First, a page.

Melanie Moore Carpenter '95, '98
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What is your edge (strength)?
Communicating. My business is based on communicating effectively via multiple languages and across different cultures. I am very fortunate to be fluent in other languages, as well as possessing the ability to recognize the nuances of each country in which I work.
What at Hofstra gave you your edge?
Playing Division I basketball with a very dynamic and diverse group of teammates for four years. I saw how my teammates’ motivations were unique, but yet each of us wanted to feel rewarded in some way. The team I’ve built at my company is no different, and I love to see spontaneous collaboration and teamwork.
In one word, how would you describe Hofstra?
FUN! I had a great time and made some wonderful friends for life; namely my husband and teammates.
What was your major?
International business as an undergraduate and finance as a graduate student.What was your favorite class?
Anything taught by Professor Neelankavil. Aside from being brilliant, Professor Neelankavil was very nurturing, which was what I needed most at a time when I was maturing and selecting a career path.
What is your fondest memory of Hofstra?
Seeing my husband for the first time in the Student Center. It was love at first sight!
What is your field of specialty, and how did you come to work in the industry?
I provide investor relations services to Latin American companies. My clients are large corporations listed on the New York Stock Exchange and/or on their local exchanges. We assist them with all their financial-related communications to investors, analysts and the media. I had no idea this field existed when I began my job search. I simply answered an ad that called for skills in Spanish, writing and finance. Who knew it would be my exact calling!
Who in your field do you most admire?
My business partner, Maria Barona, who has transformed our work in Latin America into a valuable tool for companies to utilize. She never stops thinking of ways to improve our service offerings, and she motivates me to do the same instead of resting on our laurels.
What was your first job after graduating from Hofstra, and what was the most valuable thing you learned there?
I was hired by Maria, who was then the director of Latin American Investor Relations at Thomson Financial, to do the same thing I do now. The distinction was the rigid corporate mindset that did not provide the flexibility that Latin America requires in terms of budgets and tailored services. I realized immediately that I could offer a better solution for my clients and luckily, they agreed!
What advice would you give current Hofstra students?
Stop and think about what your greatest strength is, and figure out a way to apply your talents in the world. I can remember telling my teachers in the third grade that I wanted to be “a liaison for Latin America” when I grew up. I don’t think I realized what I was even saying at the time, but I recognized that my language skills and travel experiences at that age were special. I have my mother, who was born in Ecuador to a French father and Spanish mother, to thank for that!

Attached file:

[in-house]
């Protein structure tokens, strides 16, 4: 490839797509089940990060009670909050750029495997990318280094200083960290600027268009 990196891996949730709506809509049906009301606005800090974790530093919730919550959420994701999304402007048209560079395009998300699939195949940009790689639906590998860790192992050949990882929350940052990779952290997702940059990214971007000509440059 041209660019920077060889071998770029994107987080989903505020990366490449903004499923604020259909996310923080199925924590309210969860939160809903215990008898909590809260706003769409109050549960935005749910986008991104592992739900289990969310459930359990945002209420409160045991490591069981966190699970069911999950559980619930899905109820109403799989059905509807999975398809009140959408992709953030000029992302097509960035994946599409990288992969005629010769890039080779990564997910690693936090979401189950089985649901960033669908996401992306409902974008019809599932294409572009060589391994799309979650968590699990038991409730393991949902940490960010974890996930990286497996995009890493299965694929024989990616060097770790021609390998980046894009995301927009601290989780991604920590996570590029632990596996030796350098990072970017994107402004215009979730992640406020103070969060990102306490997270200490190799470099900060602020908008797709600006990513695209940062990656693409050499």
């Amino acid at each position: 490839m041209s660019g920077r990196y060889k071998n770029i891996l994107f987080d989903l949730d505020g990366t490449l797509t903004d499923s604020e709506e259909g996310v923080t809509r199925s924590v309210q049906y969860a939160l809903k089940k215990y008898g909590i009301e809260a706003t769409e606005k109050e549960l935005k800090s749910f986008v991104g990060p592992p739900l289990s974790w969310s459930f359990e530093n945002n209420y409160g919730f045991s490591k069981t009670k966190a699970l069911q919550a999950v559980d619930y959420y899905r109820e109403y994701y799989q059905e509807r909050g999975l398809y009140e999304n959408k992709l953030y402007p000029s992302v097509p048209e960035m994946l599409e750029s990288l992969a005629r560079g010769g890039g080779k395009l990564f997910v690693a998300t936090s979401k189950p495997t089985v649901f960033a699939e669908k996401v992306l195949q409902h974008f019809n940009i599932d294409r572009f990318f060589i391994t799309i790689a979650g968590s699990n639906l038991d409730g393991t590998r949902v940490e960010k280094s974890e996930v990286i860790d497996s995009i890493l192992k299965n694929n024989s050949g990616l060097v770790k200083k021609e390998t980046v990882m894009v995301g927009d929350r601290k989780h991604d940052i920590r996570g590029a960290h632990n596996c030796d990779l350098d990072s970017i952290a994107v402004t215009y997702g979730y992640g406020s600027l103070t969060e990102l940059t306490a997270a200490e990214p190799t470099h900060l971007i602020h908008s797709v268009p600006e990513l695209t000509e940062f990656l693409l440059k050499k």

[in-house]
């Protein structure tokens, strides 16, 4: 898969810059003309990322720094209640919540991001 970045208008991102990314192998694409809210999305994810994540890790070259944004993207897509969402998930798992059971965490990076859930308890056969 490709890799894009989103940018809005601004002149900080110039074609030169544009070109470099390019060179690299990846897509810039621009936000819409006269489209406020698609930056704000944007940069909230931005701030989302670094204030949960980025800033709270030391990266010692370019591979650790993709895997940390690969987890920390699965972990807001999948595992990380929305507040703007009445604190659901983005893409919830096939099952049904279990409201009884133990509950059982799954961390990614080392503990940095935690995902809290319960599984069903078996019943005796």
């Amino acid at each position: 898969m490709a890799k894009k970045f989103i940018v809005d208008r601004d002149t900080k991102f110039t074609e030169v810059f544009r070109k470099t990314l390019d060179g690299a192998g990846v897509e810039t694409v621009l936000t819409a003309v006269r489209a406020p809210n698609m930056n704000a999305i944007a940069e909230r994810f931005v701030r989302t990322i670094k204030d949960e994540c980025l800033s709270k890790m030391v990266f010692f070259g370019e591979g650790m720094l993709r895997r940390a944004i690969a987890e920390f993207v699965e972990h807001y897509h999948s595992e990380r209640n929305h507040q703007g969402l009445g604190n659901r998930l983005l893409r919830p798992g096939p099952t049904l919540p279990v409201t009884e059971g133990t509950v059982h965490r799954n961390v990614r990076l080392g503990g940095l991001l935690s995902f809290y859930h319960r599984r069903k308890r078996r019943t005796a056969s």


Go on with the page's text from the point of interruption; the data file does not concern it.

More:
How do you balance work and life?
I am very fortunate to be my own boss. When Maria and I started the business eight years ago, we knew we would start having children someday and vowed to support each other to be the best working moms possible. I work from home a few days a week and have a great team to lean on when I’m on class mom duty! Other keys to success are my Blackberry, my supernanny, and my ever-improving organizational skills.
Where do you see yourself in 10 years?
In 10 years, I’ll have two teenagers under my roof, so I envision myself e-mailing from somewhere in the bleachers or auditorium during a game or school play! I’d like my company to be present in new regions, while creating additional job opportunities around the globe.
What is the single most rewarding experience in your career thus far?
Ten years ago, I was asked to give a presentation on investor relations to the president of Argentina at the time, Fernando de la Rua, and he asked me to sit next to him at dinner. I was so young at the time, and it was at that moment that I realized machismo was dead and I could do anything I set my mind to!
Any advice to Hofstra students and graduates looking to start their own businesses?
Base your business on your strength and expertise. Prepare to work hard in the first year with little or no compensation, so having a nest egg or a generous spouse is a big plus! Write a business plan before you make any moves. It’s the best way to organize your ideas and uncover the factors that will doom you to fail, such as competition, worse case scenarios and financial planning.
What is the most rewarding part of founding your own business?
Hiring people! I have a wonderful team of people that actually enjoy what they do. Giving younger men and women the opportunity to come in and grow in their careers of choice is satisfying, but seeing them purchase homes and raise families with financial security is truly overwhelming.
Do you have a favorite quote or saying that has kept you motivated through the years?
“Don’t worry, be happy!” I could not survive if I was stressed and did not have a smile on my face, so I try every day to be a positive force for those around me.